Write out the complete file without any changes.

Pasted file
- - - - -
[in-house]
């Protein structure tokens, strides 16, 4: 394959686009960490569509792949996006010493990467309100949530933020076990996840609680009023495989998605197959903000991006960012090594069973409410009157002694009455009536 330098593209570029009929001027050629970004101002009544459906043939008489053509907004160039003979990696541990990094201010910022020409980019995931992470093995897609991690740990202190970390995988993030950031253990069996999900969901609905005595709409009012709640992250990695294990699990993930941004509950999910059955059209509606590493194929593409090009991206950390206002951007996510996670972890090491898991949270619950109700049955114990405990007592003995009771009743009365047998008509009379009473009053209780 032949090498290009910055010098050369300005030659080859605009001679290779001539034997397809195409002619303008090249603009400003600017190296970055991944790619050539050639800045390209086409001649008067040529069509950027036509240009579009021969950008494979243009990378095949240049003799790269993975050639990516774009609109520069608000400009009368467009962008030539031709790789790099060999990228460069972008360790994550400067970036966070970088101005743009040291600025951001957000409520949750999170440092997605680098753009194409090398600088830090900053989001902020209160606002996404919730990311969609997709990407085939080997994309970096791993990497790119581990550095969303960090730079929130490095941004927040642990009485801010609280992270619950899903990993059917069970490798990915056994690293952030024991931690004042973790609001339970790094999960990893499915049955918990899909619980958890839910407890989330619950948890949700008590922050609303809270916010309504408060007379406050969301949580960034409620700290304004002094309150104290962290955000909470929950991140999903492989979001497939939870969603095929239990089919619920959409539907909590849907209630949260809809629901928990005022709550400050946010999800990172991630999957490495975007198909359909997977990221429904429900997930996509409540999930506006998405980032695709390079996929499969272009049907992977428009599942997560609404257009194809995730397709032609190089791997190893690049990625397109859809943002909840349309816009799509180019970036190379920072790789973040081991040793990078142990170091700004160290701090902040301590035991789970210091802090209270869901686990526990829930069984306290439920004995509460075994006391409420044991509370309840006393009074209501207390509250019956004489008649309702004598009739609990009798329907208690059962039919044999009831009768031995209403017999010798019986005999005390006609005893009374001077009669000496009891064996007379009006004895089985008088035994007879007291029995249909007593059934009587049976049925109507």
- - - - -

[in-house]
């Protein structure tokens, strides 16, 4: 394959686009960490569509792949996006010493990467309100949530933020076990996840609680009023495989998605197959903000991006960012090594069973409410009157002694009455009536 330098593209570029009929001027050629970004101002009544459906043939008489053509907004160039003979990696541990990094201010910022020409980019995931992470093995897609991690740990202190970390995988993030950031253990069996999900969901609905005595709409009012709640992250990695294990699990993930941004509950999910059955059209509606590493194929593409090009991206950390206002951007996510996670972890090491898991949270619950109700049955114990405990007592003995009771009743009365047998008509009379009473009053209780 032949090498290009910055010098050369300005030659080859605009001679290779001539034997397809195409002619303008090249603009400003600017190296970055991944790619050539050639800045390209086409001649008067040529069509950027036509240009579009021969950008494979243009990378095949240049003799790269993975050639990516774009609109520069608000400009009368467009962008030539031709790789790099060999990228460069972008360790994550400067970036966070970088101005743009040291600025951001957000409520949750999170440092997605680098753009194409090398600088830090900053989001902020209160606002996404919730990311969609997709990407085939080997994309970096791993990497790119581990550095969303960090730079929130490095941004927040642990009485801010609280992270619950899903990993059917069970490798990915056994690293952030024991931690004042973790609001339970790094999960990893499915049955918990899909619980958890839910407890989330619950948890949700008590922050609303809270916010309504408060007379406050969301949580960034409620700290304004002094309150104290962290955000909470929950991140999903492989979001497939939870969603095929239990089919619920959409539907909590849907209630949260809809629901928990005022709550400050946010999800990172991630999957490495975007198909359909997977990221429904429900997930996509409540999930506006998405980032695709390079996929499969272009049907992977428009599942997560609404257009194809995730397709032609190089791997190893690049990625397109859809943002909840349309816009799509180019970036190379920072790789973040081991040793990078142990170091700004160290701090902040301590035991789970210091802090209270869901686990526990829930069984306290439920004995509460075994006391409420044991509370309840006393009074209501207390509250019956004489008649309702004598009739609990009798329907208690059962039919044999009831009768031995209403017999010798019986005999005390006609005893009374001077009669000496009891064996007379009006004895089985008088035994007879007291029995249909007593059934009587049976049925109507």